Describe four replacement policies and compare them.
- Toss the page that won't be used for the longest time
- Impossible to implement
- Only good as a theoretic reference point: The closer a practical algorithm gets to optimal, the better
- First-in, first-out: Toss the oldest page
- Easy to implement
- Age of a page is isn't necessarily related to usage
- Toss the least recently used page
- Assumes that page that has not been referenced for a long time is unlikely to be referenced in the near future
- Will work if locality holds
- Implementation requires a time stamp to be kept for each page, updated on every reference
- Impossible to implement efficiently
- Employs a usage or reference bit in the frame table.
- Set to one when page is used
- While scanning for a victim, reset all the reference bits
- Toss the first page with a zero reference bit.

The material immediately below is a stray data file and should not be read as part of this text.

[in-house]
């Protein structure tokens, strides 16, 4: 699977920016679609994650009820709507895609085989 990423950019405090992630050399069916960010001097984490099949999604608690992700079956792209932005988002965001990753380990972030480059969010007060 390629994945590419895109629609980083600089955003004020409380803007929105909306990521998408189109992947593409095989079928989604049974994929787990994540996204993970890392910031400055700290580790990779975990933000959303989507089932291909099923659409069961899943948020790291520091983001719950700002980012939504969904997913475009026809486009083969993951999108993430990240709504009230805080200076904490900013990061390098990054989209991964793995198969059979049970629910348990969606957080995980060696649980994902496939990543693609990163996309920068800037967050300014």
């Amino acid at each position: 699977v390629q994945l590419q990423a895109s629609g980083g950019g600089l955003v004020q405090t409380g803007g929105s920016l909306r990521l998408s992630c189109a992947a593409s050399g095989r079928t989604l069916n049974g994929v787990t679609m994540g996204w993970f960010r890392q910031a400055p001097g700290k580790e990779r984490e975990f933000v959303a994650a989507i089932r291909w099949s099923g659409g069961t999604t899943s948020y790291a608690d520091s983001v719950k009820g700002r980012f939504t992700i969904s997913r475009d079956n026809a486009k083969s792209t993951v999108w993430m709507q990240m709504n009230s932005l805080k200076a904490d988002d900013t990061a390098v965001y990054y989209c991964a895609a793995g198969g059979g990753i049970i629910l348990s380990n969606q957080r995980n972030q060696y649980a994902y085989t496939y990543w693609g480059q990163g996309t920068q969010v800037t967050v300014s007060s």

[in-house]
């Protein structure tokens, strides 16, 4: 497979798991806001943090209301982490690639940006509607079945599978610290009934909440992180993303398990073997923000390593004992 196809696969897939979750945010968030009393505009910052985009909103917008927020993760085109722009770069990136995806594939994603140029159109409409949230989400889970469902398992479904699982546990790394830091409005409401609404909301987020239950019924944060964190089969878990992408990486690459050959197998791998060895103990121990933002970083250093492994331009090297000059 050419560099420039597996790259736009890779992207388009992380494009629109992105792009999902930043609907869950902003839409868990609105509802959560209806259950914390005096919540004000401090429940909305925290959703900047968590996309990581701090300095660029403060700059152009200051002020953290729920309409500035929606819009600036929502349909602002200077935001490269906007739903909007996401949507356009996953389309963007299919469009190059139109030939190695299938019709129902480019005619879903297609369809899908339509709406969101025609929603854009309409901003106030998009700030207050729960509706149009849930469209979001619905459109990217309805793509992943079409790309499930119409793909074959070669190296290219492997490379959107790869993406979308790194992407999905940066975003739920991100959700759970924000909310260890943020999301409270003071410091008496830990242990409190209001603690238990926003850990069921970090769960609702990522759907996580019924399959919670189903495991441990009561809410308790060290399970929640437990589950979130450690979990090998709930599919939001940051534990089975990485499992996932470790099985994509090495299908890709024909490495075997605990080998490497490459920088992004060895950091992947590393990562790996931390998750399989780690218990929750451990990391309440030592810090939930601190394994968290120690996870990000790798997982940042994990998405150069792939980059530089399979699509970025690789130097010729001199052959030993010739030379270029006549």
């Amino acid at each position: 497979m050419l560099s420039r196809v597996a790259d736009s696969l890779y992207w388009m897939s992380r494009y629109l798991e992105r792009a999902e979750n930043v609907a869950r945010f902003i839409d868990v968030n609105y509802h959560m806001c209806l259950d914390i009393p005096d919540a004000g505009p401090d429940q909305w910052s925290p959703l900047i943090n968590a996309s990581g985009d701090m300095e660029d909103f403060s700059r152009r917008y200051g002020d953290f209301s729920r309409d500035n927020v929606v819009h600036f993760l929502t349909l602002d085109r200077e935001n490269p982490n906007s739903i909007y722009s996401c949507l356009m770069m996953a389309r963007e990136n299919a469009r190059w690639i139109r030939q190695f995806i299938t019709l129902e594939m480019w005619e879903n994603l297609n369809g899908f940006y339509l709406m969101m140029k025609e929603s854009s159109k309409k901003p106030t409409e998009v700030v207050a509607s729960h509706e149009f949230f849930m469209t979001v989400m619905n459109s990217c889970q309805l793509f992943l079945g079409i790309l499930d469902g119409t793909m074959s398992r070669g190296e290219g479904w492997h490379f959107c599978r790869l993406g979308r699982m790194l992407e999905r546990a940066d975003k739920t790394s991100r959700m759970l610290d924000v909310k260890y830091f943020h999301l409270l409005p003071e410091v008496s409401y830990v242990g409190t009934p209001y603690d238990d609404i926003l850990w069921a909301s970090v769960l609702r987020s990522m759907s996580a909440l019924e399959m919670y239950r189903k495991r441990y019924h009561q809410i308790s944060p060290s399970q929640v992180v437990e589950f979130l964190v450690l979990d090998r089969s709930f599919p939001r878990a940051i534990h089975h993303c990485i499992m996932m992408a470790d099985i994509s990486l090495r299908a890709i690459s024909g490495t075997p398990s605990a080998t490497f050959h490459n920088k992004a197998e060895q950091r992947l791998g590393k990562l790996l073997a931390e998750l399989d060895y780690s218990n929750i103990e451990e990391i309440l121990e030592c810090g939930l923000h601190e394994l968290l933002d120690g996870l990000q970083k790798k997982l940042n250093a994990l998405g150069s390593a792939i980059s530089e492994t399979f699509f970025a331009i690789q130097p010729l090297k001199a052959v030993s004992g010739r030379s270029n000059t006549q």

What is thrashing? How can it be detected? What can be done to combat it?
Thrashing is where the sum of the working set sizes of all processes exceeds available physical memory and the computer spends more and more time waiting for pages to transfer in and out.
It can be detected by monitoring page fault frequency.
Some processes can be suspended and swapped out to relieve pressure on memory.
What are the advantages and disadvantages of using a global scheduling queue over per-CPU queues? Under which circumstances would you use the one or the other? What features of a system would influence this decision?